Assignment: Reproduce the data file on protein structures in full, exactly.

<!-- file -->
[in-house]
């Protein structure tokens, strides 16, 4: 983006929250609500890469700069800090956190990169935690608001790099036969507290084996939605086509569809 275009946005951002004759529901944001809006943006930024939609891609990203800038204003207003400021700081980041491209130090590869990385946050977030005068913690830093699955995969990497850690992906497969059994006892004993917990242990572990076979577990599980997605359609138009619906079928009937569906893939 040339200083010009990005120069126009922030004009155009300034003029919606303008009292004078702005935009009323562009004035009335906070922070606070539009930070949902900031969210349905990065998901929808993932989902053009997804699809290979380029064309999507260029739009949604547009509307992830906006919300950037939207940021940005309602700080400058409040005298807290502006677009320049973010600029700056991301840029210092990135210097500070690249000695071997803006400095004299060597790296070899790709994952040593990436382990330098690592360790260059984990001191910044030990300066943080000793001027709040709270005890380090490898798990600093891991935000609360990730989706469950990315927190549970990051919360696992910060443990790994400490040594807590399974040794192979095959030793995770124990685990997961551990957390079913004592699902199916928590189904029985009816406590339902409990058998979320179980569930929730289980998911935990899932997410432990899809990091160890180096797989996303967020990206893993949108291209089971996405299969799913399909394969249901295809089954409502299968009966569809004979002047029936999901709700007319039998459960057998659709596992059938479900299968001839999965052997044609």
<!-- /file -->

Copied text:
[in-house]
């Protein structure tokens, strides 16, 4: 983006929250609500890469700069800090956190990169935690608001790099036969507290084996939605086509569809 275009946005951002004759529901944001809006943006930024939609891609990203800038204003207003400021700081980041491209130090590869990385946050977030005068913690830093699955995969990497850690992906497969059994006892004993917990242990572990076979577990599980997605359609138009619906079928009937569906893939 040339200083010009990005120069126009922030004009155009300034003029919606303008009292004078702005935009009323562009004035009335906070922070606070539009930070949902900031969210349905990065998901929808993932989902053009997804699809290979380029064309999507260029739009949604547009509307992830906006919300950037939207940021940005309602700080400058409040005298807290502006677009320049973010600029700056991301840029210092990135210097500070690249000695071997803006400095004299060597790296070899790709994952040593990436382990330098690592360790260059984990001191910044030990300066943080000793001027709040709270005890380090490898798990600093891991935000609360990730989706469950990315927190549970990051919360696992910060443990790994400490040594807590399974040794192979095959030793995770124990685990997961551990957390079913004592699902199916928590189904029985009816406590339902409990058998979320179980569930929730289980998911935990899932997410432990899809990091160890180096797989996303967020990206893993949108291209089971996405299969799913399909394969249901295809089954409502299968009966569809004979002047029936999901709700007319039998459960057998659709596992059938479900299968001839999965052997044609």